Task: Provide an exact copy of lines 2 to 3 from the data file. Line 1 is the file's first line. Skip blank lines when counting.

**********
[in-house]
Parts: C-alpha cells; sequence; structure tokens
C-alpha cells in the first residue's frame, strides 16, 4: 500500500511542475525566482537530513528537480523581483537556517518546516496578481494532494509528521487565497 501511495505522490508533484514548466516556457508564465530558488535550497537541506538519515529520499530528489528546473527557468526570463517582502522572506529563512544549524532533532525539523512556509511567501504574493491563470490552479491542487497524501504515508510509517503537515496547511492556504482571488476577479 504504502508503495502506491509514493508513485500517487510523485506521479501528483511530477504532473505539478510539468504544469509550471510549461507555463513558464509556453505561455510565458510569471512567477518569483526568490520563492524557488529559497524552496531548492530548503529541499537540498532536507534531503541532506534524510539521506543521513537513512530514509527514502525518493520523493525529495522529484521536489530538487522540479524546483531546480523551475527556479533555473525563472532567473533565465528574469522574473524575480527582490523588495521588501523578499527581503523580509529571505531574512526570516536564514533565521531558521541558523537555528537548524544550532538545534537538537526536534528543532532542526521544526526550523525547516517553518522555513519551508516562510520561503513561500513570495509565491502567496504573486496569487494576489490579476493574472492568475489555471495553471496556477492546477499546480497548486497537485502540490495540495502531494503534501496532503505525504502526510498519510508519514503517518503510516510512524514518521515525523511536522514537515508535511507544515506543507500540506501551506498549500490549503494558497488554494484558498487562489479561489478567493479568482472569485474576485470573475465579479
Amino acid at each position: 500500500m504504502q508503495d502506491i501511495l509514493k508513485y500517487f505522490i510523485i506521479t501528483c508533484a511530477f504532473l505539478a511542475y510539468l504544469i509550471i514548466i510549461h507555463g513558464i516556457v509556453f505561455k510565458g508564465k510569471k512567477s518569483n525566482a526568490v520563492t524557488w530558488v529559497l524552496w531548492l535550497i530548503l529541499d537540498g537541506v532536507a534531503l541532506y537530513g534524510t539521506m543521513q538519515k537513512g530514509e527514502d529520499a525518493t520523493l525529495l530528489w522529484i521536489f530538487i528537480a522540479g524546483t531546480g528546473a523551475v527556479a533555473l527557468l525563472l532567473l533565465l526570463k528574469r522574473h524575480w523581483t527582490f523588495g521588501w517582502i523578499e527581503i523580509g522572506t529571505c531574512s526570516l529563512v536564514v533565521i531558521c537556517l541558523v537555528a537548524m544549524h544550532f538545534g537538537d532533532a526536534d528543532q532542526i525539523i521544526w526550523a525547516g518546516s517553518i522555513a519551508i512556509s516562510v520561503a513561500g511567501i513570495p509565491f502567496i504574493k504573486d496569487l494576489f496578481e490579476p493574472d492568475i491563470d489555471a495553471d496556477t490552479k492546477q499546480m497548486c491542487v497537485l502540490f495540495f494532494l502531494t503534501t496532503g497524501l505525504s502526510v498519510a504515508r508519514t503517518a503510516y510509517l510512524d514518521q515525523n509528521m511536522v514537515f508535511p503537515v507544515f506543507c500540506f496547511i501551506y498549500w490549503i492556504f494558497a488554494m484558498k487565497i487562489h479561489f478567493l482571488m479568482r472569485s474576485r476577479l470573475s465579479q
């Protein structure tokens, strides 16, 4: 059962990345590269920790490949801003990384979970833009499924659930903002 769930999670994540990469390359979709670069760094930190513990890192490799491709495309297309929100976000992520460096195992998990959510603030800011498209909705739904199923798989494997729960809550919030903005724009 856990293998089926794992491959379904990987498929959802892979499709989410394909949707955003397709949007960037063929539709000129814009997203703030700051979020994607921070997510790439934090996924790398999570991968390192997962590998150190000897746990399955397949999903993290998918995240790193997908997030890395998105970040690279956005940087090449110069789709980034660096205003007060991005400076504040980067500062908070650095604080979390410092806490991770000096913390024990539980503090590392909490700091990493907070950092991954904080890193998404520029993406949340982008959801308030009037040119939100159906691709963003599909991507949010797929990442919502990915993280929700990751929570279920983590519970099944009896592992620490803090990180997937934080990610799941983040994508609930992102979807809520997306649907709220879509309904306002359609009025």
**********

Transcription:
Parts: C-alpha cells; sequence; structure tokens
C-alpha cells in the first residue's frame, strides 16, 4: 500500500511542475525566482537530513528537480523581483537556517518546516496578481494532494509528521487565497 501511495505522490508533484514548466516556457508564465530558488535550497537541506538519515529520499530528489528546473527557468526570463517582502522572506529563512544549524532533532525539523512556509511567501504574493491563470490552479491542487497524501504515508510509517503537515496547511492556504482571488476577479 504504502508503495502506491509514493508513485500517487510523485506521479501528483511530477504532473505539478510539468504544469509550471510549461507555463513558464509556453505561455510565458510569471512567477518569483526568490520563492524557488529559497524552496531548492530548503529541499537540498532536507534531503541532506534524510539521506543521513537513512530514509527514502525518493520523493525529495522529484521536489530538487522540479524546483531546480523551475527556479533555473525563472532567473533565465528574469522574473524575480527582490523588495521588501523578499527581503523580509529571505531574512526570516536564514533565521531558521541558523537555528537548524544550532538545534537538537526536534528543532532542526521544526526550523525547516517553518522555513519551508516562510520561503513561500513570495509565491502567496504573486496569487494576489490579476493574472492568475489555471495553471496556477492546477499546480497548486497537485502540490495540495502531494503534501496532503505525504502526510498519510508519514503517518503510516510512524514518521515525523511536522514537515508535511507544515506543507500540506501551506498549500490549503494558497488554494484558498487562489479561489478567493479568482472569485474576485470573475465579479